I think the Dragon Dictation app is cool, but I find their commercials a little offensive (and I’m not someone who takes offense to too many things). It shows men using it for high-powered business meetings and things of that nature, and women using it for grocery lists or other domestic duties. I know it’s a piddly little thing, but it kind of irks me whenever I see it advertised.

    • Jamey Stegmaier says:

      Interesting. I hadn’t seen that commercial. Do people who make commercials think that men don’t go grocery shopping?

  9. Joe Lessard says:

    hey jamey
    i have been reading your blog for over a year. i am so sad i missed you a chrismas but the snow got in the way. i did not know that biddy was coming also i would have enjoyed meeting since i already seems i know from your blog. have a great day, maybe i will get to meet biddy next year. i also think biddy needs his own blog so he can tell us all about how he has to put up with you.
    yours truly,
    uncle joe

    • ms says:

      I good thought — a Biddy Blog. Seems fair enough to me. He has the thoughts – but does he need a ‘ghost writer’?

    • Jamey Stegmaier says:

      Hey Joe, thanks so much for reading, and sorry we missed you at Christmas. I like the idea about a Biddy Blog (as does MS, below). The problem is that Biddy is pretty verbose–he has a lot to say on a variety of topics, including his food, water, toys, and sleep spots. I try to keep my blog entries under 400 words, and Biddy would consistently exceed that. He also refuses to be edited. But I’ll talk to him about it to see what he says.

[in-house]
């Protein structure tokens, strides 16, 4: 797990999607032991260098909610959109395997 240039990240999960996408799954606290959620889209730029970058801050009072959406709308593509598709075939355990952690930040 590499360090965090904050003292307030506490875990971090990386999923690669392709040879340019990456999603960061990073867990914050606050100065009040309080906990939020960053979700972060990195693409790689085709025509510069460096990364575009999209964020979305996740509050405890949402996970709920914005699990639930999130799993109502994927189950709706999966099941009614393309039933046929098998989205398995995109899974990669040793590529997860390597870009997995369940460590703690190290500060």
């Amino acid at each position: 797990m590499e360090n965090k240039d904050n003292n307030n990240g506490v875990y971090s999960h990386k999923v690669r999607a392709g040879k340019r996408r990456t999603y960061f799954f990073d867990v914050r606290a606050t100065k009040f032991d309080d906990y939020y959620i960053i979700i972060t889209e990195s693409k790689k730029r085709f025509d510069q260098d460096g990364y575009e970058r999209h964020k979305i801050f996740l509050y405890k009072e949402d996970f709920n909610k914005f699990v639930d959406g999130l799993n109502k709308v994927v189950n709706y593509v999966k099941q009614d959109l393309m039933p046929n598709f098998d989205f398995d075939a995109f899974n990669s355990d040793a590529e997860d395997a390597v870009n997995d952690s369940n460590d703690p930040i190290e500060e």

10. acooperfan says:

    Quick comment on #4. Tolls are there mostly so the truckers and truck companies pay for using that state’s highways. Missouri doesn’t have them, so guess what? It has been voted one of the 10 states with the worst highways in US (by truckers, mind you). Maybe its because we are not making money off the people who use them so we can repair them.

    • Jamey Stegmaier says:

      Ah, interesting–you are wise to think of the truckers. That hadn’t occurred to me. Although, couldn’t there be a more efficient way? You could probably add trucker tolls without changing the roads at all–just put EZ Pass scanners on select overpasses and require truckers to have the EZ Pass in their truck.

  11. Bryce says:

    Re: Tolls

    I’m really surprised by your take on tolls. I think tolls are the greatest form of tax there is. Shouldn’t the people that use the road be the people that pay for the road? Doesn’t it just make sense? Why should someone without a car, for example, have their tax money go to roads that they do not use. I think that all roads should be funded solely through gas taxes and tolls (and taxes on bus tickets and other things that use the road). That way if you use the road you pay for it and if you don’t you don’t. The voluntary tax is always the best.